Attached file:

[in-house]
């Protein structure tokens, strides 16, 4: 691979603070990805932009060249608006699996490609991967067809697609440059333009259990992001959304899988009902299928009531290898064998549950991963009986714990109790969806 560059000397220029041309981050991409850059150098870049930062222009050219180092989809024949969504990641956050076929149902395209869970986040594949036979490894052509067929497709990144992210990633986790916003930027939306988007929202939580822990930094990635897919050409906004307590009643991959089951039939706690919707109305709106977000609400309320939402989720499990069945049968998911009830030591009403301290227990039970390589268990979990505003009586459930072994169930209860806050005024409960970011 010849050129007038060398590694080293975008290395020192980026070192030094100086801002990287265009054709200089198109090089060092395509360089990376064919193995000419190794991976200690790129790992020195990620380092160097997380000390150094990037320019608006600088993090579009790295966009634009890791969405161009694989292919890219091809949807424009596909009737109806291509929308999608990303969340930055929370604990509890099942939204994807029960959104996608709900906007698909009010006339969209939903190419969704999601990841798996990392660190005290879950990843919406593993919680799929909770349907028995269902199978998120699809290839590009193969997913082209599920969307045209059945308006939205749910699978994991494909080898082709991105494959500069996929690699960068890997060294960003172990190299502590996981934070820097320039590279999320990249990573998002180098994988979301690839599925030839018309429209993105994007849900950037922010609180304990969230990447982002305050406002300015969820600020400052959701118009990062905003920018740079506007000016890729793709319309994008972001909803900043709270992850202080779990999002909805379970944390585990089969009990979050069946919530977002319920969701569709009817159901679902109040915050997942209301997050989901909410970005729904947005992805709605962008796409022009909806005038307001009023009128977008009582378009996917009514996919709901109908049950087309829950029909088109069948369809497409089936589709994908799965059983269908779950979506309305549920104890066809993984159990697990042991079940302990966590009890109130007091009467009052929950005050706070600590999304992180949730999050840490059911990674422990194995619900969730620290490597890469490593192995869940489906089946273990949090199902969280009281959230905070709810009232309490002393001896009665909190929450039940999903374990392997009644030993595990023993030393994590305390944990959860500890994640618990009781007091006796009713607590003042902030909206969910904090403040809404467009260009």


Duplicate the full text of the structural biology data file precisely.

[in-house]
């Protein structure tokens, strides 16, 4: 691979603070990805932009060249608006699996490609991967067809697609440059333009259990992001959304899988009902299928009531290898064998549950991963009986714990109790969806 560059000397220029041309981050991409850059150098870049930062222009050219180092989809024949969504990641956050076929149902395209869970986040594949036979490894052509067929497709990144992210990633986790916003930027939306988007929202939580822990930094990635897919050409906004307590009643991959089951039939706690919707109305709106977000609400309320939402989720499990069945049968998911009830030591009403301290227990039970390589268990979990505003009586459930072994169930209860806050005024409960970011 010849050129007038060398590694080293975008290395020192980026070192030094100086801002990287265009054709200089198109090089060092395509360089990376064919193995000419190794991976200690790129790992020195990620380092160097997380000390150094990037320019608006600088993090579009790295966009634009890791969405161009694989292919890219091809949807424009596909009737109806291509929308999608990303969340930055929370604990509890099942939204994807029960959104996608709900906007698909009010006339969209939903190419969704999601990841798996990392660190005290879950990843919406593993919680799929909770349907028995269902199978998120699809290839590009193969997913082209599920969307045209059945308006939205749910699978994991494909080898082709991105494959500069996929690699960068890997060294960003172990190299502590996981934070820097320039590279999320990249990573998002180098994988979301690839599925030839018309429209993105994007849900950037922010609180304990969230990447982002305050406002300015969820600020400052959701118009990062905003920018740079506007000016890729793709319309994008972001909803900043709270992850202080779990999002909805379970944390585990089969009990979050069946919530977002319920969701569709009817159901679902109040915050997942209301997050989901909410970005729904947005992805709605962008796409022009909806005038307001009023009128977008009582378009996917009514996919709901109908049950087309829950029909088109069948369809497409089936589709994908799965059983269908779950979506309305549920104890066809993984159990697990042991079940302990966590009890109130007091009467009052929950005050706070600590999304992180949730999050840490059911990674422990194995619900969730620290490597890469490593192995869940489906089946273990949090199902969280009281959230905070709810009232309490002393001896009665909190929450039940999903374990392997009644030993595990023993030393994590305390944990959860500890994640618990009781007091006796009713607590003042902030909206969910904090403040809404467009260009």